With a degree in Public Policy and Administration, students can make decisions and influence policy that affects an organization, a community, a whole state or the entire nation. We believe that a strong understanding in policy analysis is crucial in order to design and carry out policies that positively impact the 21st century global economy.
The scholarships support majors that educate students in the importance of the role of economic and political factors in public decision-making and policy formulation; microeconomic analysis of policy issues; resource allocation and decision modeling; cost/benefit analysis; statistical methods; and applications to specific public policy topics.
The Foundation awards scholarships to applicants who are pursuing a degree in, or closely related to, one of the following disciplines:
Eligibility: • Political Science majors or Master of Public Administration students• Statement of Objectives to include your professional contributions and leadership qualities (first generation college student, or circumstances that present challenges to your pursuit of academic studies, etc.)• A professional resume GPA: 3.25
The Ralph Bunche prize is awarded annually for the best scholarly work in political science which explores the phenomenon of ethnic and cultural pluralism. It carries a prize of $500.
The Leo Strauss prize is awarded annually for the best dissertation in the field of political philosophy. It carries a prize of $750. The Fund was developed by former students of Strauss who sought to recognize his extraordinary influence on generations of students and his contributions to the field of political philosophy. A former president of APSA, he was a major figure in the department of political science at the University of Chicago, where he taught from 1949 to 1967.
The James Madison Award recognizes an American political scientist who has made a distinguished scholarly contribution to political science. Awarded triennially.
The Thomas R. Pickering Undergraduate Foreign Affairs Fellowship program provides funding to participants as they are prepared academically and professionally to enter the United States Department of State Foreign Service. Women, members of minority groups historically underrepresented in the Foreign Service, and students with financial need are encouraged to apply. The Pickering Undergraduate Foreign Affairs Fellowship seeks to recruit talented students in academic programs relevant to international affairs, political and economic analysis, administration, management, and science policy. The goal is to attract outstanding students from all ethnic, racial, and social backgrounds, who have an interest in pursuing a Foreign Service career in the U.S. Department of State. The Program develops a source of trained men and women from academic disciplines representing the skill needs of the Department, who are dedicated to representing America's interests abroad. The fellowship award includes tuition, room, board, and mandatory fees during the junior and senior years of college and during the first year of graduate study.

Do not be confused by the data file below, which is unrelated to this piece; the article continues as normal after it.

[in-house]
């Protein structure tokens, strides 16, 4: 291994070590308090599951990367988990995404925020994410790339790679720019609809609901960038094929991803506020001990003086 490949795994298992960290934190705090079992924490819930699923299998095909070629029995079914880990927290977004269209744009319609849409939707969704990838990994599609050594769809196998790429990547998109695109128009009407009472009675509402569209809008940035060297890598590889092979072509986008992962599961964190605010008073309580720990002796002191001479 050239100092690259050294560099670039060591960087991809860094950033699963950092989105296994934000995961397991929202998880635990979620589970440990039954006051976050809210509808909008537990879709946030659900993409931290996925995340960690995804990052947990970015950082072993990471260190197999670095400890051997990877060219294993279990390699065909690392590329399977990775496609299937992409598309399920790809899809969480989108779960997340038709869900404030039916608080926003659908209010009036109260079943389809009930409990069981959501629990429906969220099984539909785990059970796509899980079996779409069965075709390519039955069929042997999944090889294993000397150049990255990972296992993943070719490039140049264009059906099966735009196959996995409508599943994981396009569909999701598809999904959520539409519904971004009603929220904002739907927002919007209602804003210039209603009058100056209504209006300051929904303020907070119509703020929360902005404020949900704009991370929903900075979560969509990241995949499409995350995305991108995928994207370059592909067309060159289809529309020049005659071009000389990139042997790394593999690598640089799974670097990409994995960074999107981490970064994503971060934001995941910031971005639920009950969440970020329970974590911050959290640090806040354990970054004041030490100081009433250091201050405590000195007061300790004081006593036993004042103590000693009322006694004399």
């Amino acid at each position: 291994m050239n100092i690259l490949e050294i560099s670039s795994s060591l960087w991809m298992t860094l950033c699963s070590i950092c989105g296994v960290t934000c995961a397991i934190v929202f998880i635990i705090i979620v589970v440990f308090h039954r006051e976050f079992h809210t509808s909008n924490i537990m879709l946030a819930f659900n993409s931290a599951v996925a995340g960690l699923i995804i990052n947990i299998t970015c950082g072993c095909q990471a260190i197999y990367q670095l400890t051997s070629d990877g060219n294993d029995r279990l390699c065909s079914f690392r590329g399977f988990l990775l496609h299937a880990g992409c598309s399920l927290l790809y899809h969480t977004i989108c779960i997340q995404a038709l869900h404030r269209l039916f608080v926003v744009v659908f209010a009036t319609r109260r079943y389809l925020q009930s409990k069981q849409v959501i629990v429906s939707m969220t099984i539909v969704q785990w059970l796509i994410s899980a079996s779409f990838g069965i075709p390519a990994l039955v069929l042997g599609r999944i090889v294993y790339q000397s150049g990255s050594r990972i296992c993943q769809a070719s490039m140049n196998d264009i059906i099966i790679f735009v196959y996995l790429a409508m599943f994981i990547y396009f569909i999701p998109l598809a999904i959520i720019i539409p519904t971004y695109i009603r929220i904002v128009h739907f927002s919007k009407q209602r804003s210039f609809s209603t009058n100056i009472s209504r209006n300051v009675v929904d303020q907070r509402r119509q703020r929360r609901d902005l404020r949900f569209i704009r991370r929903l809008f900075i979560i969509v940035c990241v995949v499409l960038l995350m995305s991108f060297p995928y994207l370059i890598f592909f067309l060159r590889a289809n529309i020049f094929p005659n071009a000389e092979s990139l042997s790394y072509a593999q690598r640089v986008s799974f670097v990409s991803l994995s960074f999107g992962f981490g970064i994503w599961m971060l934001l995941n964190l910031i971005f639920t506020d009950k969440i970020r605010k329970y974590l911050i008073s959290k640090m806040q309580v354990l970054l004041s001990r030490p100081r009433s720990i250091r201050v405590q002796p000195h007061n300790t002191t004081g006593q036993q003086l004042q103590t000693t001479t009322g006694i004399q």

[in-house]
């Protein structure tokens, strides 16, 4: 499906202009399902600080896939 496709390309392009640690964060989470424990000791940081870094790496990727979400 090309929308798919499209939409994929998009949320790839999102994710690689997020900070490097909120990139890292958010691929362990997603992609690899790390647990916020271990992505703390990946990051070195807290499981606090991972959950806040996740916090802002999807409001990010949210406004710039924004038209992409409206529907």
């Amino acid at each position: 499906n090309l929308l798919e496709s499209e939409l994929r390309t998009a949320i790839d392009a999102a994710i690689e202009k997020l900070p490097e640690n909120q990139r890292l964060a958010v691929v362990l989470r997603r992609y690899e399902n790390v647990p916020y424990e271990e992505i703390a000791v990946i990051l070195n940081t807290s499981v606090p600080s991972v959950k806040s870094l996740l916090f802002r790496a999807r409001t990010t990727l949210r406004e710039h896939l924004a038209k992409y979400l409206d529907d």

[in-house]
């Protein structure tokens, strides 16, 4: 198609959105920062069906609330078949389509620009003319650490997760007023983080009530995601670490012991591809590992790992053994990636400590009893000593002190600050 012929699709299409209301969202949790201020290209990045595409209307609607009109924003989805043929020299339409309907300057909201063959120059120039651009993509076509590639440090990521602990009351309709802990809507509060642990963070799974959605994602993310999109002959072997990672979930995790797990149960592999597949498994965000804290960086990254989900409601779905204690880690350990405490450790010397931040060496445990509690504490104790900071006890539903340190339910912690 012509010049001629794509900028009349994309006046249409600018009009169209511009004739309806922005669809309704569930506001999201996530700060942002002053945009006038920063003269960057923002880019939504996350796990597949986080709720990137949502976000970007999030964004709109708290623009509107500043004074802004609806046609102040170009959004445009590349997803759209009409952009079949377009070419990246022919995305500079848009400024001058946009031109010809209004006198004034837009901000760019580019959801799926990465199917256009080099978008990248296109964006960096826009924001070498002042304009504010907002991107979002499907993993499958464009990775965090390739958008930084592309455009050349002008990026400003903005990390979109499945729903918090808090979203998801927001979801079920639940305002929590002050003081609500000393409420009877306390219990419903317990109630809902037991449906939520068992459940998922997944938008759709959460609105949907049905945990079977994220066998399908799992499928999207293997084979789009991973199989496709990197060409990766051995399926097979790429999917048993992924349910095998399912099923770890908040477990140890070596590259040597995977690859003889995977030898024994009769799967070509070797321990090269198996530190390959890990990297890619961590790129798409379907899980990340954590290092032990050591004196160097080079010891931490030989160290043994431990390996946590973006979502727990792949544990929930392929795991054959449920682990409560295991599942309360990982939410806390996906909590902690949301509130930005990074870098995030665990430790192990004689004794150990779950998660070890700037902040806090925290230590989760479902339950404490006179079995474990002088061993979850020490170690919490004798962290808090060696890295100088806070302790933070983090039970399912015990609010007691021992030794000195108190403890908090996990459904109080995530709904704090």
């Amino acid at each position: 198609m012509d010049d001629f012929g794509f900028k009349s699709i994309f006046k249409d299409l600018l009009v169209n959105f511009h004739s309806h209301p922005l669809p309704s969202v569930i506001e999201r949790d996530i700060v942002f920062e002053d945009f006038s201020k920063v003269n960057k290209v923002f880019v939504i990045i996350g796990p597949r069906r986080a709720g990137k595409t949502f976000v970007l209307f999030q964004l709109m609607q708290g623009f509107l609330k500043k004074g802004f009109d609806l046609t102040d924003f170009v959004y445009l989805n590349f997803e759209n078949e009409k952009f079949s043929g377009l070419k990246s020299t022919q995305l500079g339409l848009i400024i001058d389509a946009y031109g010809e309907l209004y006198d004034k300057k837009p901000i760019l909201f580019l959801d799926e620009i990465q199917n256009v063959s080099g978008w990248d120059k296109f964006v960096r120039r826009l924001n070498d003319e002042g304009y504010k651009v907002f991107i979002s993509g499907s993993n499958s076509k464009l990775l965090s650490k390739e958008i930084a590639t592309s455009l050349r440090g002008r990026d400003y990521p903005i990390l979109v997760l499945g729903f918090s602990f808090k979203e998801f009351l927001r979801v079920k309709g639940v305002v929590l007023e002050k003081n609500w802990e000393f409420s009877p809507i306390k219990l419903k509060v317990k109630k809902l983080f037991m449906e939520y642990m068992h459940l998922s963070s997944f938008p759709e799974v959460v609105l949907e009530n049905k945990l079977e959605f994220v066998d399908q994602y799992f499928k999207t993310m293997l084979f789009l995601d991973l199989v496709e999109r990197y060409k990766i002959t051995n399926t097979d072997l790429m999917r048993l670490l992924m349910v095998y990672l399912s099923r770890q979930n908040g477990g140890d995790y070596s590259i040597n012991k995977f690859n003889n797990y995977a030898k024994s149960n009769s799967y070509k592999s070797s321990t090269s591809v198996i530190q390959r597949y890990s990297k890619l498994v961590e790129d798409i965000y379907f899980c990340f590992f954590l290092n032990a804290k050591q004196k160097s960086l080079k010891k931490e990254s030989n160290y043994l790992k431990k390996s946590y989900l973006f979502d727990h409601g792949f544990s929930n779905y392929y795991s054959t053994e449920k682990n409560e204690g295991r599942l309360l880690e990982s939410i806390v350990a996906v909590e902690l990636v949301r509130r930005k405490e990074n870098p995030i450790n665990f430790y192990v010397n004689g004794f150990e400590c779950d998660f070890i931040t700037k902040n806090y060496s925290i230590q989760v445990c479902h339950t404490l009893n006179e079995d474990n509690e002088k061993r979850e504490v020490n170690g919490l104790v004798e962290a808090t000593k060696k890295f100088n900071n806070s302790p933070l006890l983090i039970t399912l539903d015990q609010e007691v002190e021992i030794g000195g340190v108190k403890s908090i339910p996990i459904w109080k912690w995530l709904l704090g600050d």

The Gabriel A. Almond prize is awarded annually for the best dissertation in the field of comparative politics. It carries a prize of $750. The award was created in recognition of Gabriel Almond's contributions to the discipline, profession, and Association. He was a long time faculty member at Stanford University and former APSA President (1966). Almond's scholarly work contributed directly to the development of theory in comparative politics and brought together work on the developing areas and Western Europe that prevented splintering into an array of disparate areas studies.
The scholarship is awarded to a full-time student majoring in public administration or political science who intends to pursue a career in public service. The most recent award was $550.
The David Kalb Award was created by David Kalb ('76 Political Science), who served as President of Associated Students. This award is made to Political Science majors or to students who have taken an active role in student government. In addition, recipients must be full-time undergraduates enrolled for the entire academic year and must have a GPA of at least 2.5.